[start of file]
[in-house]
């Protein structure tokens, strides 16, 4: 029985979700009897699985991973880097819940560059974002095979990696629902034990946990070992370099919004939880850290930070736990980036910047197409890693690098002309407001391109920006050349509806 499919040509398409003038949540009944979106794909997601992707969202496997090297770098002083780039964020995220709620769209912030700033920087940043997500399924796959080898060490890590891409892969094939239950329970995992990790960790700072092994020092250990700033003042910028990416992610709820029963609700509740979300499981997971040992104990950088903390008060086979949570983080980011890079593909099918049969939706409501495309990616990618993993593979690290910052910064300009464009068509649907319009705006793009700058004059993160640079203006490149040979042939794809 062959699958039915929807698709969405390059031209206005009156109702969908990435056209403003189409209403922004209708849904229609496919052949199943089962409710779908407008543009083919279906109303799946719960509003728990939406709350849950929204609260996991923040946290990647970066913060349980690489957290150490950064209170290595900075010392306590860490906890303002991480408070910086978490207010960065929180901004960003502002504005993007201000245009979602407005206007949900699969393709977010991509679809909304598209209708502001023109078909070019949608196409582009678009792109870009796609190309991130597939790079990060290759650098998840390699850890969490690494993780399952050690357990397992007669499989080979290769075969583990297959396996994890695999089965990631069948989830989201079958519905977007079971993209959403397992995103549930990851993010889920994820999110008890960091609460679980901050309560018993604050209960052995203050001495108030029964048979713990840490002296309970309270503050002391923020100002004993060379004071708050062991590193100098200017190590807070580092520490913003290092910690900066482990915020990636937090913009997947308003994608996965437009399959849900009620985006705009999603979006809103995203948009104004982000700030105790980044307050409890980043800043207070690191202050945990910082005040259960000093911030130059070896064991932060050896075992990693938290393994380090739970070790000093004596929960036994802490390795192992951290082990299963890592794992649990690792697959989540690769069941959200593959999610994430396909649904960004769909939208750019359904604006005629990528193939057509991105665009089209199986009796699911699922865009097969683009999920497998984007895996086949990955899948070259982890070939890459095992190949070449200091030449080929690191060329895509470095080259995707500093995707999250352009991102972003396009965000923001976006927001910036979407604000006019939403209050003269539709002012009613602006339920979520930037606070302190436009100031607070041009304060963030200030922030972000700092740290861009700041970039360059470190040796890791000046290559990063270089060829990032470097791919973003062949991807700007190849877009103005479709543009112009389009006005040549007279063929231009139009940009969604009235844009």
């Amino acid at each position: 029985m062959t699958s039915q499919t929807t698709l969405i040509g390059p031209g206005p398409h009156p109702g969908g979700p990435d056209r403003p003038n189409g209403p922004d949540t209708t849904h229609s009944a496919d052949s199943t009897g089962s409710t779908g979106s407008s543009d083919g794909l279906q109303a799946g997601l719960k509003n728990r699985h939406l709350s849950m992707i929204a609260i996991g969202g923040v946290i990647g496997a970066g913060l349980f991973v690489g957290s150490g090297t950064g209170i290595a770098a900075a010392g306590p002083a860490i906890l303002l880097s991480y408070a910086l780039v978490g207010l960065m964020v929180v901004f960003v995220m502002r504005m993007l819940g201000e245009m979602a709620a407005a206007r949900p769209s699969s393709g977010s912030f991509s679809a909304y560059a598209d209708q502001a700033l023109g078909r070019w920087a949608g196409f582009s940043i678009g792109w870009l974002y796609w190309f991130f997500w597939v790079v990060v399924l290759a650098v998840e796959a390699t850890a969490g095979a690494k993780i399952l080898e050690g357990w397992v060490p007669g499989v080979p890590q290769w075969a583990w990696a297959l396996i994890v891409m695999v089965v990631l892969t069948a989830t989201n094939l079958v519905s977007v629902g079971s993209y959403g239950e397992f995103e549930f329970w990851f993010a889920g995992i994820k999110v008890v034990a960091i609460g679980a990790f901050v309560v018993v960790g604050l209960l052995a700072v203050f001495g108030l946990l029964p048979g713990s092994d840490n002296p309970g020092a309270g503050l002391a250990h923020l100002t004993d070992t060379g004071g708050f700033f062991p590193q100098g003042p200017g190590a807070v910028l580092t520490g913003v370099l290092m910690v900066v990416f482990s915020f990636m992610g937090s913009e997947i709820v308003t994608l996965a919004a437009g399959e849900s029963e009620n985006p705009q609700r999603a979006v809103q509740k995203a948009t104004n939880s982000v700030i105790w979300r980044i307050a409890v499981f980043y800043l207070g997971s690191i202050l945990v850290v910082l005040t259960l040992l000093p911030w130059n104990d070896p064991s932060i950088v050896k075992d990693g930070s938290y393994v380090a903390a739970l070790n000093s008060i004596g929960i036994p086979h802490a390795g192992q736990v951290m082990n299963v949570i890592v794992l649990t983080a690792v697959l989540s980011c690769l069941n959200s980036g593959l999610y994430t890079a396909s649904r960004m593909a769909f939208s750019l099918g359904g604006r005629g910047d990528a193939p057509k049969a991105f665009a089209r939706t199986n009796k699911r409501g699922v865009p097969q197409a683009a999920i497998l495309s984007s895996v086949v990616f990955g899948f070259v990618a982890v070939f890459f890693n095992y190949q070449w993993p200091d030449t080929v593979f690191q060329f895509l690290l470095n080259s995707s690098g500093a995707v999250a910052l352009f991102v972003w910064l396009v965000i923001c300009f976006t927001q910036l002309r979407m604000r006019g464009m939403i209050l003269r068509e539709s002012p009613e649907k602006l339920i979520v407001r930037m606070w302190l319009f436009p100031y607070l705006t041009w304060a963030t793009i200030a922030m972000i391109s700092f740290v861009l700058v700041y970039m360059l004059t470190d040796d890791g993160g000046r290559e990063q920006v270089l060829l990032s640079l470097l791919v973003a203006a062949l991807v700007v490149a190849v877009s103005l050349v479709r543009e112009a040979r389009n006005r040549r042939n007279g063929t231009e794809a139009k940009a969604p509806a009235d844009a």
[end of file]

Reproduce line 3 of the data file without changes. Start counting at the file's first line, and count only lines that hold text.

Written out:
């Amino acid at each position: 029985m062959t699958s039915q499919t929807t698709l969405i040509g390059p031209g206005p398409h009156p109702g969908g979700p990435d056209r403003p003038n189409g209403p922004d949540t209708t849904h229609s009944a496919d052949s199943t009897g089962s409710t779908g979106s407008s543009d083919g794909l279906q109303a799946g997601l719960k509003n728990r699985h939406l709350s849950m992707i929204a609260i996991g969202g923040v946290i990647g496997a970066g913060l349980f991973v690489g957290s150490g090297t950064g209170i290595a770098a900075a010392g306590p002083a860490i906890l303002l880097s991480y408070a910086l780039v978490g207010l960065m964020v929180v901004f960003v995220m502002r504005m993007l819940g201000e245009m979602a709620a407005a206007r949900p769209s699969s393709g977010s912030f991509s679809a909304y560059a598209d209708q502001a700033l023109g078909r070019w920087a949608g196409f582009s940043i678009g792109w870009l974002y796609w190309f991130f997500w597939v790079v990060v399924l290759a650098v998840e796959a390699t850890a969490g095979a690494k993780i399952l080898e050690g357990w397992v060490p007669g499989v080979p890590q290769w075969a583990w990696a297959l396996i994890v891409m695999v089965v990631l892969t069948a989830t989201n094939l079958v519905s977007v629902g079971s993209y959403g239950e397992f995103e549930f329970w990851f993010a889920g995992i994820k999110v008890v034990a960091i609460g679980a990790f901050v309560v018993v960790g604050l209960l052995a700072v203050f001495g108030l946990l029964p048979g713990s092994d840490n002296p309970g020092a309270g503050l002391a250990h923020l100002t004993d070992t060379g004071g708050f700033f062991p590193q100098g003042p200017g190590a807070v910028l580092t520490g913003v370099l290092m910690v900066v990416f482990s915020f990636m992610g937090s913009e997947i709820v308003t994608l996965a919004a437009g399959e849900s029963e009620n985006p705009q609700r999603a979006v809103q509740k995203a948009t104004n939880s982000v700030i105790w979300r980044i307050a409890v499981f980043y800043l207070g997971s690191i202050l945990v850290v910082l005040t259960l040992l000093p911030w130059n104990d070896p064991s932060i950088v050896k075992d990693g930070s938290y393994v380090a903390a739970l070790n000093s008060i004596g929960i036994p086979h802490a390795g192992q736990v951290m082990n299963v949570i890592v794992l649990t983080a690792v697959l989540s980011c690769l069941n959200s980036g593959l999610y994430t890079a396909s649904r960004m593909a769909f939208s750019l099918g359904g604006r005629g910047d990528a193939p057509k049969a991105f665009a089209r939706t199986n009796k699911r409501g699922v865009p097969q197409a683009a999920i497998l495309s984007s895996v086949v990616f990955g899948f070259v990618a982890v070939f890459f890693n095992y190949q070449w993993p200091d030449t080929v593979f690191q060329f895509l690290l470095n080259s995707s690098g500093a995707v999250a910052l352009f991102v972003w910064l396009v965000i923001c300009f976006t927001q910036l002309r979407m604000r006019g464009m939403i209050l003269r068509e539709s002012p009613e649907k602006l339920i979520v407001r930037m606070w302190l319009f436009p100031y607070l705006t041009w304060a963030t793009i200030a922030m972000i391109s700092f740290v861009l700058v700041y970039m360059l004059t470190d040796d890791g993160g000046r290559e990063q920006v270089l060829l990032s640079l470097l791919v973003a203006a062949l991807v700007v490149a190849v877009s103005l050349v479709r543009e112009a040979r389009n006005r040549r042939n007279g063929t231009e794809a139009k940009a969604p509806a009235d844009a």